Jeanne M
Member
Jeanne M
1 month ago

When I was about 11yrs old I joined a Natural History Society attached to.our local museum. We lived on the outskirts of a town, already surrounded by trees and birds, but then we went on nature walks down the lost lanes of Kent, learning the country names for flowers and trees, what they were used for, and which was edible; how to spot birds’ nests – look, don’t touch – and identify trees and bird song. I thank God for those experiences, but I grieve and worry for children who don’t know anything about the rich and complex world that surrounds them, for, as Jesus knew, the natural world teaches us so much. One of my favourite small charities is Farms for City Children, started by the author Sir Michael Morpurgo and his wife, Clare, where children live, work with livestock and explore the countryside for a week. Learning to care for and respect animals is one step away from caring for and respecting people.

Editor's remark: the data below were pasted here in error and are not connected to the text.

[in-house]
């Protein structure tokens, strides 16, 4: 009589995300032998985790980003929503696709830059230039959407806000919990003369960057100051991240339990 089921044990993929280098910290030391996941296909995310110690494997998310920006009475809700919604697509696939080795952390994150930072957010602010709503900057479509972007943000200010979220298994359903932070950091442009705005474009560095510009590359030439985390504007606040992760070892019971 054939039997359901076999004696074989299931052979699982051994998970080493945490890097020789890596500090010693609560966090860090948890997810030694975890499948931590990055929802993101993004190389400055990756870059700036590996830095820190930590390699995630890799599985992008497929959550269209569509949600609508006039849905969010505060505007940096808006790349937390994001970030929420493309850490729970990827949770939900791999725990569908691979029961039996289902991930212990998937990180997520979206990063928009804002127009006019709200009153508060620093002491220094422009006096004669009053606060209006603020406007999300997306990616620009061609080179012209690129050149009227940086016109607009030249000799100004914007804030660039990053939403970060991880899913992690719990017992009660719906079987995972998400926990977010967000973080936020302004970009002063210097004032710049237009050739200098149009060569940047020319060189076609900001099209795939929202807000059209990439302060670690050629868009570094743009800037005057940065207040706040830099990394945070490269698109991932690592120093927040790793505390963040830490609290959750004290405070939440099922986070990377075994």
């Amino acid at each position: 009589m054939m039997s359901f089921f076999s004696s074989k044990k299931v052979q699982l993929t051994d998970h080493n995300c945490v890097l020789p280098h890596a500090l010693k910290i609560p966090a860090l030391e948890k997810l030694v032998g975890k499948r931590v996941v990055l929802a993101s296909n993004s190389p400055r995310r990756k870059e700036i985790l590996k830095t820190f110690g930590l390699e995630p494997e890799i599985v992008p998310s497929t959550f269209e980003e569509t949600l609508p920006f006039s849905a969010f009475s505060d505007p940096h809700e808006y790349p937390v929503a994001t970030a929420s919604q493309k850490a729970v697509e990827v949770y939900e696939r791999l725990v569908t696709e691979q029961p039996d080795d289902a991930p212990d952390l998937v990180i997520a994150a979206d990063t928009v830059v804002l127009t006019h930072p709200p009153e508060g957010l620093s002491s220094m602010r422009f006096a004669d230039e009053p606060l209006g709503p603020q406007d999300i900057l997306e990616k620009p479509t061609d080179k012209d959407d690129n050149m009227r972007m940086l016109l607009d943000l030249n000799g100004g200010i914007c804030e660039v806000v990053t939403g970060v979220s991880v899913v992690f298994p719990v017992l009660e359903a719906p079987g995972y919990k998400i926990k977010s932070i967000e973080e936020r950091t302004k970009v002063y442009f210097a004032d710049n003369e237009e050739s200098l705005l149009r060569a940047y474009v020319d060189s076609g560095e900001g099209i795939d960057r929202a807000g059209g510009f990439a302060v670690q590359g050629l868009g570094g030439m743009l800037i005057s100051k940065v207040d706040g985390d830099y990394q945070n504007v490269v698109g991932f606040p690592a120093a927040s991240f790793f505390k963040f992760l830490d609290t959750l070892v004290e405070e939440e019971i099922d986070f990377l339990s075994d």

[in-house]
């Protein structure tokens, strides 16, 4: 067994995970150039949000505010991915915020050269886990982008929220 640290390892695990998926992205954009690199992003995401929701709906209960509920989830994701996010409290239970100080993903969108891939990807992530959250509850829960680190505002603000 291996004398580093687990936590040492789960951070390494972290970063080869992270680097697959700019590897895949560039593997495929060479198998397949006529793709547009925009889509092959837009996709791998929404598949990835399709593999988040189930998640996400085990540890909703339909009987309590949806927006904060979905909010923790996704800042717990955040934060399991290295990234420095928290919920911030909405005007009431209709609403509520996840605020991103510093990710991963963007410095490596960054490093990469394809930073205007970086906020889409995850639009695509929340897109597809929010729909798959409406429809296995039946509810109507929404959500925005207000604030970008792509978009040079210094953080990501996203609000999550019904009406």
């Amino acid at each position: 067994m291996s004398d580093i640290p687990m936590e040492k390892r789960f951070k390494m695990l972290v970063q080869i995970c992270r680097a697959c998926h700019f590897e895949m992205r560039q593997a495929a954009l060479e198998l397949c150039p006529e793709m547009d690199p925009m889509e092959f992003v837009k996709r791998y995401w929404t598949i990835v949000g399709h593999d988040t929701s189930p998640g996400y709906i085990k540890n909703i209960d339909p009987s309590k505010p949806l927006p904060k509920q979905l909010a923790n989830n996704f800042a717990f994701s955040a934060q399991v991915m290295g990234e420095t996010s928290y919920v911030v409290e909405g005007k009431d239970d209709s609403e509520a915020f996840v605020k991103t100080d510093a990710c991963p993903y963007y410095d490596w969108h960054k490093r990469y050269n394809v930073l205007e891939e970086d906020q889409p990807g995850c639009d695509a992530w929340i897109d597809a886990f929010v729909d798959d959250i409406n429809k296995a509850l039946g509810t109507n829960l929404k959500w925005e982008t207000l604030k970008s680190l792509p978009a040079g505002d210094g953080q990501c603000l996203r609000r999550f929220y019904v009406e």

Such lovely colourful birds. Our birds in UK are not so bright, but just as precious:
“The robin and the wren are God Almighty’s cock and hen / the martin and the swallow are God Almighty’s bow and arrow.” (Traditional rhyme).

spaceforgrace
Member
spaceforgrace
1 month ago
Reply to  Jeanne M

This is so true Noelle, thankfully my grandchildren love the outdoors and they both live in cities. I also treasure the walks we went on as children, with school and with family. One of the benefits of lockdown was people connecting with their local environment. I know I’m lucky to live in a place of very humble beauty, but it sustains me so much.

I had a wren nesting in my small backyard this spring, in a battered little bird box my sister bought me during the pandemic. Seeing those little birds using it as their home was such a blessing. They have gone now but I was told they will return in the spring- is this right? I hope so.

Patricia O'Brien
Member
Patricia O'Brien
1 month ago
Reply to  spaceforgrace

She stopped to pose for today’s painting though…☺️